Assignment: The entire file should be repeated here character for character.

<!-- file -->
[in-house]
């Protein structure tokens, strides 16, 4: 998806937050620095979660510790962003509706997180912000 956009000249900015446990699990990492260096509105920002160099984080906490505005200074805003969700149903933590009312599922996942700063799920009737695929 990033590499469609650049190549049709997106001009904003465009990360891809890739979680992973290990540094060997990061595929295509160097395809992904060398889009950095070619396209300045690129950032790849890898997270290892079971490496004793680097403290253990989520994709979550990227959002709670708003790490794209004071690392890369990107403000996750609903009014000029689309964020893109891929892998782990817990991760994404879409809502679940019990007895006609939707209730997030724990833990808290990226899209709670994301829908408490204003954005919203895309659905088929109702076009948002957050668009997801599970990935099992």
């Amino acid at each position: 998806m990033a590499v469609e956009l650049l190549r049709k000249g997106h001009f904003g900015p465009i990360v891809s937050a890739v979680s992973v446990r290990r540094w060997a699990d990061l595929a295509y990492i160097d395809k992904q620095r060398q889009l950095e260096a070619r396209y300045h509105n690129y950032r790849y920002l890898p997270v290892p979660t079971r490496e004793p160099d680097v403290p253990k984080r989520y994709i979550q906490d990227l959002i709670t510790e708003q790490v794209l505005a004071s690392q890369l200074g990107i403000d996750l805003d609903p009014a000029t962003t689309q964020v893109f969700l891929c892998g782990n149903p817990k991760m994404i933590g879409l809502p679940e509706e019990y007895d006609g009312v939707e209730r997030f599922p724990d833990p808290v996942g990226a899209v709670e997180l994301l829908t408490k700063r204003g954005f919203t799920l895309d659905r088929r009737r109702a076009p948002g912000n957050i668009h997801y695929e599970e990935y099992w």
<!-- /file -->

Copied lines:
[in-house]
């Protein structure tokens, strides 16, 4: 998806937050620095979660510790962003509706997180912000 956009000249900015446990699990990492260096509105920002160099984080906490505005200074805003969700149903933590009312599922996942700063799920009737695929 990033590499469609650049190549049709997106001009904003465009990360891809890739979680992973290990540094060997990061595929295509160097395809992904060398889009950095070619396209300045690129950032790849890898997270290892079971490496004793680097403290253990989520994709979550990227959002709670708003790490794209004071690392890369990107403000996750609903009014000029689309964020893109891929892998782990817990991760994404879409809502679940019990007895006609939707209730997030724990833990808290990226899209709670994301829908408490204003954005919203895309659905088929109702076009948002957050668009997801599970990935099992």
């Amino acid at each position: 998806m990033a590499v469609e956009l650049l190549r049709k000249g997106h001009f904003g900015p465009i990360v891809s937050a890739v979680s992973v446990r290990r540094w060997a699990d990061l595929a295509y990492i160097d395809k992904q620095r060398q889009l950095e260096a070619r396209y300045h509105n690129y950032r790849y920002l890898p997270v290892p979660t079971r490496e004793p160099d680097v403290p253990k984080r989520y994709i979550q906490d990227l959002i709670t510790e708003q790490v794209l505005a004071s690392q890369l200074g990107i403000d996750l805003d609903p009014a000029t962003t689309q964020v893109f969700l891929c892998g782990n149903p817990k991760m994404i933590g879409l809502p679940e509706e019990y007895d006609g009312v939707e209730r997030f599922p724990d833990p808290v996942g990226a899209v709670e997180l994301l829908t408490k700063r204003g954005f919203t799920l895309d659905r088929r009737r109702a076009p948002g912000n957050i668009h997801y695929e599970e990935y099992w």